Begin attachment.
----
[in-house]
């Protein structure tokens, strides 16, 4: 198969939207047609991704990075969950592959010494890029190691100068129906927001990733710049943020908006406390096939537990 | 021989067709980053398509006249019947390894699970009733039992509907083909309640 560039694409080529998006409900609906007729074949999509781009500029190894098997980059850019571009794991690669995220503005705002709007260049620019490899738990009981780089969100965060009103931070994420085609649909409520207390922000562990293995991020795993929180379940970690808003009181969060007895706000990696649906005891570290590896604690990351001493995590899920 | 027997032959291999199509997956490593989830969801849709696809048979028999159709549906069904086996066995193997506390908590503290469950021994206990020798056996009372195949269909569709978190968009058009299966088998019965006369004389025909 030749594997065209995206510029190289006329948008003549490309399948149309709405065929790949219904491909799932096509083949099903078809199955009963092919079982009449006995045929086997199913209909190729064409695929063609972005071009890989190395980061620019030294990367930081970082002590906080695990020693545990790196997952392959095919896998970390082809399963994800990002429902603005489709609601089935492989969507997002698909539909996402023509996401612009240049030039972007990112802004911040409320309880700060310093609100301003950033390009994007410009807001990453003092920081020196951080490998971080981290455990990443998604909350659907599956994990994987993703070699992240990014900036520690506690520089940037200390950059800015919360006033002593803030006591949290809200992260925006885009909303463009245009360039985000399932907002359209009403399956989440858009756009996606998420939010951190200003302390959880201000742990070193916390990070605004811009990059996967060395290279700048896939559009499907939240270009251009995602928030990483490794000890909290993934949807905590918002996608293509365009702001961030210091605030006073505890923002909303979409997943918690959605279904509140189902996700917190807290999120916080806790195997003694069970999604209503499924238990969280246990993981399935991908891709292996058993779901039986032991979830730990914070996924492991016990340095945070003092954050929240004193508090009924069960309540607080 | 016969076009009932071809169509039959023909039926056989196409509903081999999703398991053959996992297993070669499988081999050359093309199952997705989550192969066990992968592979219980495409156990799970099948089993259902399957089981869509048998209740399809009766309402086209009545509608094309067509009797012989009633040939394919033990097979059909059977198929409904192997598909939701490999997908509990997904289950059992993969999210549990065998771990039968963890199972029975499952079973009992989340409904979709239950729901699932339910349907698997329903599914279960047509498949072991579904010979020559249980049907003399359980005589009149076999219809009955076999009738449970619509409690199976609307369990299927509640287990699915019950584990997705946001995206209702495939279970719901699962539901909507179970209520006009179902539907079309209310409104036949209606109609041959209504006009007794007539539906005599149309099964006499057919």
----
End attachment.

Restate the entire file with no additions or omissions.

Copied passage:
[in-house]
């Protein structure tokens, strides 16, 4: 198969939207047609991704990075969950592959010494890029190691100068129906927001990733710049943020908006406390096939537990 | 021989067709980053398509006249019947390894699970009733039992509907083909309640 560039694409080529998006409900609906007729074949999509781009500029190894098997980059850019571009794991690669995220503005705002709007260049620019490899738990009981780089969100965060009103931070994420085609649909409520207390922000562990293995991020795993929180379940970690808003009181969060007895706000990696649906005891570290590896604690990351001493995590899920 | 027997032959291999199509997956490593989830969801849709696809048979028999159709549906069904086996066995193997506390908590503290469950021994206990020798056996009372195949269909569709978190968009058009299966088998019965006369004389025909 030749594997065209995206510029190289006329948008003549490309399948149309709405065929790949219904491909799932096509083949099903078809199955009963092919079982009449006995045929086997199913209909190729064409695929063609972005071009890989190395980061620019030294990367930081970082002590906080695990020693545990790196997952392959095919896998970390082809399963994800990002429902603005489709609601089935492989969507997002698909539909996402023509996401612009240049030039972007990112802004911040409320309880700060310093609100301003950033390009994007410009807001990453003092920081020196951080490998971080981290455990990443998604909350659907599956994990994987993703070699992240990014900036520690506690520089940037200390950059800015919360006033002593803030006591949290809200992260925006885009909303463009245009360039985000399932907002359209009403399956989440858009756009996606998420939010951190200003302390959880201000742990070193916390990070605004811009990059996967060395290279700048896939559009499907939240270009251009995602928030990483490794000890909290993934949807905590918002996608293509365009702001961030210091605030006073505890923002909303979409997943918690959605279904509140189902996700917190807290999120916080806790195997003694069970999604209503499924238990969280246990993981399935991908891709292996058993779901039986032991979830730990914070996924492991016990340095945070003092954050929240004193508090009924069960309540607080 | 016969076009009932071809169509039959023909039926056989196409509903081999999703398991053959996992297993070669499988081999050359093309199952997705989550192969066990992968592979219980495409156990799970099948089993259902399957089981869509048998209740399809009766309402086209009545509608094309067509009797012989009633040939394919033990097979059909059977198929409904192997598909939701490999997908509990997904289950059992993969999210549990065998771990039968963890199972029975499952079973009992989340409904979709239950729901699932339910349907698997329903599914279960047509498949072991579904010979020559249980049907003399359980005589009149076999219809009955076999009738449970619509409690199976609307369990299927509640287990699915019950584990997705946001995206209702495939279970719901699962539901909507179970209520006009179902539907079309209310409104036949209606109609041959209504006009007794007539539906005599149309099964006499057919």